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Hurricane Hilary grows rapidly off Mexico, storm watch in California

The National Hurricane Center on Friday issued its first ever tropical storm watch for much of Southern California

Photo: ANI/Twitter

Photo: ANI/Twitter (Representational)

AP Mexico City

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Hurricane Hilary grew rapidly into Category 4 strength off Mexico's Pacific coast on Friday and could reach Southern California as the first tropical storm there in 84 years, which forecasters warned could cause extreme flooding, mudslides and even tornados.
Hilary had sustained winds near 145 mph (230 kph) early Friday, and was expected to strengthen a bit more before starting to weaken. Nevertheless, it was forecast to still be a hurricane when approaching Mexico's Baja California peninsula on Saturday night, and a tropical storm when approaching Southern California on Sunday.
The National Hurricane Center on Friday issued its first ever tropical storm watch for much of Southern California, covering a wide swath of the region from the coast to the interior mountains and deserts.
No tropical storm has made landfall in Southern California since Sept. 25, 1939, according to the National Weather Service. The watch warned of numerous potential threats to life and property including extreme flooding, mudslides and tornados.
The Mexican government said a weakened Hilary might skim a sparsely populated area on the western edge of the Baja peninsula early Sunday, and then perhaps hit between the cities of Playas de Rosarito and Ensenada.
The Mexican government extended its hurricane watches and warnings northward for parts of Baja California peninsula, and also issued a tropical storm watch for parts of mainland Mexico. Some 18,000 soldiers were put on alert.
Early Friday, Hilary was centered about 360 miles (575 kilometers) south-southwest of Los Cabos on the southern tip of the Baja peninsula. It was moving northwest at 10 mph (17 kph), and was expected to turn further toward the north.
It was increasingly likely that Hilary would reach southernmost California early Monday while still at tropical storm strength, though widespread rain was expected to begin as early as Saturday, the National Weather Service's San Diego office said.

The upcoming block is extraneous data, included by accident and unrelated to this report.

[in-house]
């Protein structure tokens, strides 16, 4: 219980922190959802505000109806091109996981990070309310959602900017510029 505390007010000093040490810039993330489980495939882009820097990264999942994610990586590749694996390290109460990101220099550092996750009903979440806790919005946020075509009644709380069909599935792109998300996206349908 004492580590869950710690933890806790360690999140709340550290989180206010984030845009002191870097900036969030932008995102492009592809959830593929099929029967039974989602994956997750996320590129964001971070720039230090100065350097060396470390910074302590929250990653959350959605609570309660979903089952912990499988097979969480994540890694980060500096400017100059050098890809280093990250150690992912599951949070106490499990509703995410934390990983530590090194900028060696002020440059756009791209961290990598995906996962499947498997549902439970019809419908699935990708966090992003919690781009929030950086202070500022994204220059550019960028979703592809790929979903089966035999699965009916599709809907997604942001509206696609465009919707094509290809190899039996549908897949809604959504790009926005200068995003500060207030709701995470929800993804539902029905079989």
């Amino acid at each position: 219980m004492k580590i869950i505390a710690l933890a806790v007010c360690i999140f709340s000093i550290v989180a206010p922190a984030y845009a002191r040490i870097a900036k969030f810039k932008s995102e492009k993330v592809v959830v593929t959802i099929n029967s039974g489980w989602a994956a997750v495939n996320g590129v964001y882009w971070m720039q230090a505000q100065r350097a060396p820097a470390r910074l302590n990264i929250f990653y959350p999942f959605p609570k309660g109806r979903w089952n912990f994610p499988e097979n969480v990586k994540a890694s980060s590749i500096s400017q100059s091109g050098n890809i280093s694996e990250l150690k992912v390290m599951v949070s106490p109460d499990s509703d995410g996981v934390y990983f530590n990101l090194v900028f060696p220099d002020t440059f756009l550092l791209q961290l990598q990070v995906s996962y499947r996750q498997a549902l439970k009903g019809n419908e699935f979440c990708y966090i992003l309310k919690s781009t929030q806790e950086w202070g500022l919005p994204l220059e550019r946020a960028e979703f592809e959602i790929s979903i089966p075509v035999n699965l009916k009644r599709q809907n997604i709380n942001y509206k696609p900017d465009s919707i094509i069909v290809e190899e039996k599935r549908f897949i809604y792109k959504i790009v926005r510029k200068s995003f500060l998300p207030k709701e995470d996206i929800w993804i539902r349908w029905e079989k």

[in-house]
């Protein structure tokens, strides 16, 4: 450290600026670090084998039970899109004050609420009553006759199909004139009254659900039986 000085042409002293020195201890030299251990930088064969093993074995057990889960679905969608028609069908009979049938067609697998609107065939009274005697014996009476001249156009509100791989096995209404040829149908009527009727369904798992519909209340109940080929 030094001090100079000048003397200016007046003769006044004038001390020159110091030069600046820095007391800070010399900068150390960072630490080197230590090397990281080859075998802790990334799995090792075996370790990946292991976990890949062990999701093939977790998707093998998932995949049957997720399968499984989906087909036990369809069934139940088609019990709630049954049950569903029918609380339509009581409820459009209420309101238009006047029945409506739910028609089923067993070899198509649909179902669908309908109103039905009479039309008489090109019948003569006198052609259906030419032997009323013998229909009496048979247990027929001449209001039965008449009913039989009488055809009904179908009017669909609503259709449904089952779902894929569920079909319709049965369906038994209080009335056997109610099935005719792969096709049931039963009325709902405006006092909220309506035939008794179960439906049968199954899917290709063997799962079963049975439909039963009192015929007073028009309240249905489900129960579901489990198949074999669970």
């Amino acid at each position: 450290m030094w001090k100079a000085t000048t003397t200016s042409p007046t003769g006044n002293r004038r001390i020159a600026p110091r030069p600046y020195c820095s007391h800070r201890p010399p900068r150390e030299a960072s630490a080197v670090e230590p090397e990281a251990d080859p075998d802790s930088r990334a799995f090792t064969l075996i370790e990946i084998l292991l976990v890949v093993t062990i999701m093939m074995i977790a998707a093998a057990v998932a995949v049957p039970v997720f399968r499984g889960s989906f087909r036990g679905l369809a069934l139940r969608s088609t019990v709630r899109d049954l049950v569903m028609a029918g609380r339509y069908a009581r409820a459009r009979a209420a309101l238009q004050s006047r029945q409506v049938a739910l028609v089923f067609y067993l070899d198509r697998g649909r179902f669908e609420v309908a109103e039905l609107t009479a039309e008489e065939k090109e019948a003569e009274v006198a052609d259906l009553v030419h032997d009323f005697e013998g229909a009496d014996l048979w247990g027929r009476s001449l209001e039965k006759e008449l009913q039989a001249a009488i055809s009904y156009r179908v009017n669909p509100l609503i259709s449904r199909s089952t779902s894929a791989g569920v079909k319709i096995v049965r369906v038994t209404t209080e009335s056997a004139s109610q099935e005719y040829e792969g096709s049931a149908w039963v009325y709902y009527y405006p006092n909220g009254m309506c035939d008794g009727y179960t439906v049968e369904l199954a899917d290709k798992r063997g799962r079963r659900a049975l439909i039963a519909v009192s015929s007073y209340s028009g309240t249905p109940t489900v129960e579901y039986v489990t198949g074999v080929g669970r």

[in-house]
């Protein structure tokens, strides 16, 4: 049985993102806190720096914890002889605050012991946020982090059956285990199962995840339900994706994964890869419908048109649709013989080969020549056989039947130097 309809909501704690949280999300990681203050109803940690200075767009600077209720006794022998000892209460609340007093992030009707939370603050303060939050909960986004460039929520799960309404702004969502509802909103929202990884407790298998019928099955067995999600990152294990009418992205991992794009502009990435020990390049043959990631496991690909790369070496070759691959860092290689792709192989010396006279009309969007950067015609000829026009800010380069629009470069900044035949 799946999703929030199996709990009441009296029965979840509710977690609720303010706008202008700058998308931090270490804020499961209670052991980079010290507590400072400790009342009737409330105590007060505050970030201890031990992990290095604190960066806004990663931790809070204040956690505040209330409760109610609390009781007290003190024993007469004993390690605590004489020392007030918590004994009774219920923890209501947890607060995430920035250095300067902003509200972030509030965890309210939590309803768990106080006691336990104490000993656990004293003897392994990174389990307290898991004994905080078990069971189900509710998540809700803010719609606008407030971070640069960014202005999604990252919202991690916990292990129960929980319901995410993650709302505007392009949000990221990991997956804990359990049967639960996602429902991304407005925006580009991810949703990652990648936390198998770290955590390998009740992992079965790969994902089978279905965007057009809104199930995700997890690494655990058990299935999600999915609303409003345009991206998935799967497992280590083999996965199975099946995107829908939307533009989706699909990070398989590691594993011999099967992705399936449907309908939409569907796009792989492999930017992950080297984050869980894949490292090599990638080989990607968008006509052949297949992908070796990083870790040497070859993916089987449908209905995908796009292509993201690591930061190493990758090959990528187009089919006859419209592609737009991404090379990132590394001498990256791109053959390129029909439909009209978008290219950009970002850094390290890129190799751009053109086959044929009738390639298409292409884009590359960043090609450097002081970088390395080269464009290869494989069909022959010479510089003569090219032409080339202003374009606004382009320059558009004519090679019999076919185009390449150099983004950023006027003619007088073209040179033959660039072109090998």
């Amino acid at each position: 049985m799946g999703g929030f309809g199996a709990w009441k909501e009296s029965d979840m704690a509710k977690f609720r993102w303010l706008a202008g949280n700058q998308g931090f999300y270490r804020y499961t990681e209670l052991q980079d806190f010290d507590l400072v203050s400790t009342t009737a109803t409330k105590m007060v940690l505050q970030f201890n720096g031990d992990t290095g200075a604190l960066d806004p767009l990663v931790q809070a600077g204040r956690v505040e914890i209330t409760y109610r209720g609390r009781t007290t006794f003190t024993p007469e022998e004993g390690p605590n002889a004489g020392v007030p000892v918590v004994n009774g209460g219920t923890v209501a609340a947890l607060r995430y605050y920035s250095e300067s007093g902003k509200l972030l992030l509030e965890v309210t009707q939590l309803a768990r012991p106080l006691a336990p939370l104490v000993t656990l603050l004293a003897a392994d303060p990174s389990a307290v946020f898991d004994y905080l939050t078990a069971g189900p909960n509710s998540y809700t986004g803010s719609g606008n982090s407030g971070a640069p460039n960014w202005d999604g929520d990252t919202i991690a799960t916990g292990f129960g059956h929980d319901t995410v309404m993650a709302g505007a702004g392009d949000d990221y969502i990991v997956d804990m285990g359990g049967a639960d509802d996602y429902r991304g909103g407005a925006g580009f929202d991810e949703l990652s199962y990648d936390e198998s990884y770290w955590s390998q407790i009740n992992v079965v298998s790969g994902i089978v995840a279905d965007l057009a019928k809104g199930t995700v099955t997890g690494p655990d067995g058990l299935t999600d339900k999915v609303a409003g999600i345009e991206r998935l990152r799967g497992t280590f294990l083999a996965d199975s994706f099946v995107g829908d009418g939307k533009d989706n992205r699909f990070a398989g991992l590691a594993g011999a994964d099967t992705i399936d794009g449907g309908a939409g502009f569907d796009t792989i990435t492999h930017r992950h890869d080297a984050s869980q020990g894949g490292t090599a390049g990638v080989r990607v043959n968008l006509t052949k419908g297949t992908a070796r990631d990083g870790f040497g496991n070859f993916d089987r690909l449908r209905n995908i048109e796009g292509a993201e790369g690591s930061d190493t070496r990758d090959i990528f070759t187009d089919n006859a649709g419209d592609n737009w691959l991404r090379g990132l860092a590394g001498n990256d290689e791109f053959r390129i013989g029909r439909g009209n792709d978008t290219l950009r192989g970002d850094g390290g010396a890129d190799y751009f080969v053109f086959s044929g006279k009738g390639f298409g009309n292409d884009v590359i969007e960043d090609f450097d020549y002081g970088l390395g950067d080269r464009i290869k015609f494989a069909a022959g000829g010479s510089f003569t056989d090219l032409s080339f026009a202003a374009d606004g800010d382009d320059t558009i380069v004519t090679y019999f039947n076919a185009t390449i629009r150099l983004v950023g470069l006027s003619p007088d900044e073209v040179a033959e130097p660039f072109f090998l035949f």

Hurricane officials said the storm could bring heavy rainfall to the Southwestern United States that could dump 3 to 6 inches in parts with isolated amounts of up to 10 inches to portions of southern California and southern Nevada, hitting large desert areas unaccustomed to much rain.
The rain is the biggest potential threat, said Colorado State University hurricane researcher Phil Klotzbach.
The region could face once-in-a-century rains and there's a good chance Nevada will break its all-time rainfall record, said meteorologist Jeff Masters of Yale Climate Connections and a former government in-flight hurricane meteorologist.
Cities across the region, and on both sides of the border, were setting up stations for residents to get sandbags to safeguard properties against floodwaters, while the National Park Service planned to close vulnerable areas of Joshua Tree National Park, east of Los Angeles, on Friday evening, and suspend all back country camping.
SpaceX delayed the launch of a satellite-carrying rocket from a base on California's central coast until at least Monday. The company said conditions in the Pacific could make it difficult for a ship to recover the rocket booster.
Storms don't usually hit Southern California because prevailing winds usually push them northeastward into Mexico and other parts of the U.S. Southwest, Masters said.
Hilary is forecast to delay or not make that eastward turn, mostly because of a high pressure heat dome that is expected to bring triple digit heat indices in the Midwest. That heat dome blocks the eastern turn so tropical moisture will likely move into the Pacific Northwest and even Alberta, Canada, Masters said.
Hilary's strength and its width are impressive, he added. The storm gained 75 miles per hour in wind speed in just 24 hours, which is twice the official threshold for rapid intensification. That's because the storm went over warm 86 degree (30 degree Celsius) water which acts as fuel on its heat engine.
But that strength is likely to just as dramatically disappear as it hits cooler 68 degree water near San Diego and strong crosswinds.

(Only the headline and picture of this report may have been reworked by the Business Standard staff; the rest of the content is auto-generated from a syndicated feed.)

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First Published: Aug 19 2023 | 9:56 AM IST

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